[[Wilhelm von Humboldt]] was a pioneering language scholar whose studies encompassed a broad selection of languages from different families around the world, notably including Basque, American, and Polynesian languages. He spent his last years studying the ancient Kawi language of Indonesia. In 1836, a year after his death, his theoretical views on language were published as "The Diversity of Human Language-Structure and its Influence on the intellectual and spiritual Development of Mankind" (''Über die Verschiedenheit des menschlichen Sprachbaus und seinen Einfluss auf die geistige Entwickelung des Menschengeschlechts''). For Humboldt, language was not merely an instrument for representing or communicating thought, but a "formative organ of thought" (''bildende Organ des Gedankens''): Different languages present "a diversity of world perspectives" (''Verschiedenheit der Weltansichten'').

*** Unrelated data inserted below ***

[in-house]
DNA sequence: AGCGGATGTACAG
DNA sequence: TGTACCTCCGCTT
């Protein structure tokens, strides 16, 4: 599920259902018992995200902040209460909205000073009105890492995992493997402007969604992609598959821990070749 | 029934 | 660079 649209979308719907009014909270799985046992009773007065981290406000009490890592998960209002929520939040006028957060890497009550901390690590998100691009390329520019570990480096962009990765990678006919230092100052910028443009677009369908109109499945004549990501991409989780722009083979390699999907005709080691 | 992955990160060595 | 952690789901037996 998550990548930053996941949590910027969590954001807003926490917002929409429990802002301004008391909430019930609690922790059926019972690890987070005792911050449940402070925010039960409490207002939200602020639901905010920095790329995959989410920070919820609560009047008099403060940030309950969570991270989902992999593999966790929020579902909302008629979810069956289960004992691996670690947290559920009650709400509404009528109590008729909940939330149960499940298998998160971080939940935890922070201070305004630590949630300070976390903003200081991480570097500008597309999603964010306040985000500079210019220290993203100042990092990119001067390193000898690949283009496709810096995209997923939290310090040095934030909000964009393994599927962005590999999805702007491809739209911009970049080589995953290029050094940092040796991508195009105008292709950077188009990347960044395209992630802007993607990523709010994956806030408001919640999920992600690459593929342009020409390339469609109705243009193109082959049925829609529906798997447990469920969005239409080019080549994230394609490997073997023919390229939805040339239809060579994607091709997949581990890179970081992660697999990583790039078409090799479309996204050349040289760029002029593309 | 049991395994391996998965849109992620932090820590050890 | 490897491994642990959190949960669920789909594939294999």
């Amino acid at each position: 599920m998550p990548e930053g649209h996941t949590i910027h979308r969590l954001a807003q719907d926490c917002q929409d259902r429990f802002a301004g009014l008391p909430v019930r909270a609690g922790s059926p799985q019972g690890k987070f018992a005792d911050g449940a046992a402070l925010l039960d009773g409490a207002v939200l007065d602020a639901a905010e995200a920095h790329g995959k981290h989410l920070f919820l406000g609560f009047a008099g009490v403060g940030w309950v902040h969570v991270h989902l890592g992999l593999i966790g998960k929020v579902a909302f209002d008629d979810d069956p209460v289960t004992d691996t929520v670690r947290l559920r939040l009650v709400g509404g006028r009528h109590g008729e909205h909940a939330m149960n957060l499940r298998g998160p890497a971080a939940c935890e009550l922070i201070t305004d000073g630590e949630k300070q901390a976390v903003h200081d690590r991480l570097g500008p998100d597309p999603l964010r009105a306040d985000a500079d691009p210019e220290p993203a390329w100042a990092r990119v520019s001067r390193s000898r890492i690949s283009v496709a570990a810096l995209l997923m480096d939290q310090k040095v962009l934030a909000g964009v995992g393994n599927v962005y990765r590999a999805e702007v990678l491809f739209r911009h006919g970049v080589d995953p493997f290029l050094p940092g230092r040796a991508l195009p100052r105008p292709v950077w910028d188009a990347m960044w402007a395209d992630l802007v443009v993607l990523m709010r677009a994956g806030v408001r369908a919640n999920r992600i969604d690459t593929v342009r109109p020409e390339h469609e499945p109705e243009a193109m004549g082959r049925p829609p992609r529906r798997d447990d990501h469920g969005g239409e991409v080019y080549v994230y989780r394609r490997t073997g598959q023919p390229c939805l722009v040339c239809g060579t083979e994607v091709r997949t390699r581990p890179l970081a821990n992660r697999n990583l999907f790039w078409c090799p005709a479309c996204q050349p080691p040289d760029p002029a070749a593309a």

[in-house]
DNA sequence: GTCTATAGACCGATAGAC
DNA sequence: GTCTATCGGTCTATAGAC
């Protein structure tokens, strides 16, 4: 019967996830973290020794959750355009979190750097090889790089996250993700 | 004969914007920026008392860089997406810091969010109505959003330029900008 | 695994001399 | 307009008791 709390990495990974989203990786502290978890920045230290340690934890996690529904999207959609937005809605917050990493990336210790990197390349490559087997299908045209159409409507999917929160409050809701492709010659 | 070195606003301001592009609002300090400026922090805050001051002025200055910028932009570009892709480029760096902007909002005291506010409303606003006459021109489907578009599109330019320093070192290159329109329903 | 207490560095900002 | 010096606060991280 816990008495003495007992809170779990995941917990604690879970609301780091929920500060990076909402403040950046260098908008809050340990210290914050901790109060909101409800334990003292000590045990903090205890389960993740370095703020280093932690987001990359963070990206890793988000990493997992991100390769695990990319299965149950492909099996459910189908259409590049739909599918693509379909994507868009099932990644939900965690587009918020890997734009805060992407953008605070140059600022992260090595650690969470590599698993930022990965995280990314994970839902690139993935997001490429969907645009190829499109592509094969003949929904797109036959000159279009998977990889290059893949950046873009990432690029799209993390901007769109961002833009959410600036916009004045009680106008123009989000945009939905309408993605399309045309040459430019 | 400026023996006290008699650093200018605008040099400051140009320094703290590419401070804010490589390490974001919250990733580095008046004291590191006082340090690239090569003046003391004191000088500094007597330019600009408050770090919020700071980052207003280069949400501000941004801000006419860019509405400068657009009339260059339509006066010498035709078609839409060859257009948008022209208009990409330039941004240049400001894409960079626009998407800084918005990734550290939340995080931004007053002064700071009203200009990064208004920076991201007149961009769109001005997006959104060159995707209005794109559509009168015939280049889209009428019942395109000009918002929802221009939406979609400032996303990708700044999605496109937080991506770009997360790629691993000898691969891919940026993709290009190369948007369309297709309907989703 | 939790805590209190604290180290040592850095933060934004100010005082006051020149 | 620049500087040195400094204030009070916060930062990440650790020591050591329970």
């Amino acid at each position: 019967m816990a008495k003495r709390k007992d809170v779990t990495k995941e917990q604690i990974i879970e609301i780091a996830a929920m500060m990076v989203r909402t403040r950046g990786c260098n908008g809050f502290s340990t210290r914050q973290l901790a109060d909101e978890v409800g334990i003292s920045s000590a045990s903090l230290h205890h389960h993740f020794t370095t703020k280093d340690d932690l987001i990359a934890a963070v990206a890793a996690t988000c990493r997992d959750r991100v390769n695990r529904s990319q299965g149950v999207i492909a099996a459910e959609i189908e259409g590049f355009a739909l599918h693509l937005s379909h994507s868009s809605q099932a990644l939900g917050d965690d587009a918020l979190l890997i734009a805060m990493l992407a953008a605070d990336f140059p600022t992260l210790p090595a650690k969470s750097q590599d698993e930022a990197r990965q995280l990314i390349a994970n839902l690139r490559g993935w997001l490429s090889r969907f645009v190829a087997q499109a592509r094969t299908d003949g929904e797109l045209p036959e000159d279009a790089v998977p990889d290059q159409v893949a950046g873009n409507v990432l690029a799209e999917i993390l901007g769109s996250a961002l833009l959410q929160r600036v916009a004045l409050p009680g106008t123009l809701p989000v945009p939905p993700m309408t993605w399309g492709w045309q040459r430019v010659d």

Heymann Steinthal, a pupil of Humboldt, in the 1860s developed an interpretation of his mentor's notion of the "inner form" of a language.
The intuitions (''Anschauung'') underlying the forms of language arise unconsciously from a ''Volksgeist'', a Hegelian notion that served as a precursor to the anthropological sense of "culture". [[Franz Boas]] was later to cite Steinthal as having demonstrated that "the form of thought is molded by the whole social environment of which language is part".
In 1875, [[William Dwight Whitney]], who studied under [[Franz Bopp]], published "The Life and Growth of Language: An Outline of Linguistic Science", in which he drew on Steinthal's treatment of Humboldt's notion of the "inner form" of a language to argue: "Every single language has thus its own peculiar framework of established distinctions, its shapes and forms of thought, into which, for the human being who learns that language as his ''mother-tongue'', is cast the content and product of his mind."